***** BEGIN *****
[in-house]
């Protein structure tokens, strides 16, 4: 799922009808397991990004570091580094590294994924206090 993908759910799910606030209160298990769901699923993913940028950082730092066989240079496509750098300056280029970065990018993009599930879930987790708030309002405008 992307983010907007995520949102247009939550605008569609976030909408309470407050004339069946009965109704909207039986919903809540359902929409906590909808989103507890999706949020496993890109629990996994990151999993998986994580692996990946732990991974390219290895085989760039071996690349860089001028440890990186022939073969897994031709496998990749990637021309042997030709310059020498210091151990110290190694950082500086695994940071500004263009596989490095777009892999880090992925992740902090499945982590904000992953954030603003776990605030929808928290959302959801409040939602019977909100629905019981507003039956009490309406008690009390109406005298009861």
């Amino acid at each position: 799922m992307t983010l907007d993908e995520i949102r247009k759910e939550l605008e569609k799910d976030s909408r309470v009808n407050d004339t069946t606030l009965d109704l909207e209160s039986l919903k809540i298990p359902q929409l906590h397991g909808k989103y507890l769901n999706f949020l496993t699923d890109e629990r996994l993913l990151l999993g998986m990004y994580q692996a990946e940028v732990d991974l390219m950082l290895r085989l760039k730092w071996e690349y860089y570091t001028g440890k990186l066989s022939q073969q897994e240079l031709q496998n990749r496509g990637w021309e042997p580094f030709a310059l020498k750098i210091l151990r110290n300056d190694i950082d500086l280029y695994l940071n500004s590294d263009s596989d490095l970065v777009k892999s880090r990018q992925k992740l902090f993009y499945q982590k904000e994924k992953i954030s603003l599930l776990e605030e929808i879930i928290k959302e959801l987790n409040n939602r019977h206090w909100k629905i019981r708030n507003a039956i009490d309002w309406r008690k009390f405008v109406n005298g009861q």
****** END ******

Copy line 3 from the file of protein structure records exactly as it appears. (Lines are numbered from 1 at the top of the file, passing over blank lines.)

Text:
């Amino acid at each position: 799922m992307t983010l907007d993908e995520i949102r247009k759910e939550l605008e569609k799910d976030s909408r309470v009808n407050d004339t069946t606030l009965d109704l909207e209160s039986l919903k809540i298990p359902q929409l906590h397991g909808k989103y507890l769901n999706f949020l496993t699923d890109e629990r996994l993913l990151l999993g998986m990004y994580q692996a990946e940028v732990d991974l390219m950082l290895r085989l760039k730092w071996e690349y860089y570091t001028g440890k990186l066989s022939q073969q897994e240079l031709q496998n990749r496509g990637w021309e042997p580094f030709a310059l020498k750098i210091l151990r110290n300056d190694i950082d500086l280029y695994l940071n500004s590294d263009s596989d490095l970065v777009k892999s880090r990018q992925k992740l902090f993009y499945q982590k904000e994924k992953i954030s603003l599930l776990e605030e929808i879930i928290k959302e959801l987790n409040n939602r019977h206090w909100k629905i019981r708030n507003a039956i009490d309002w309406r008690k009390f405008v109406n005298g009861q």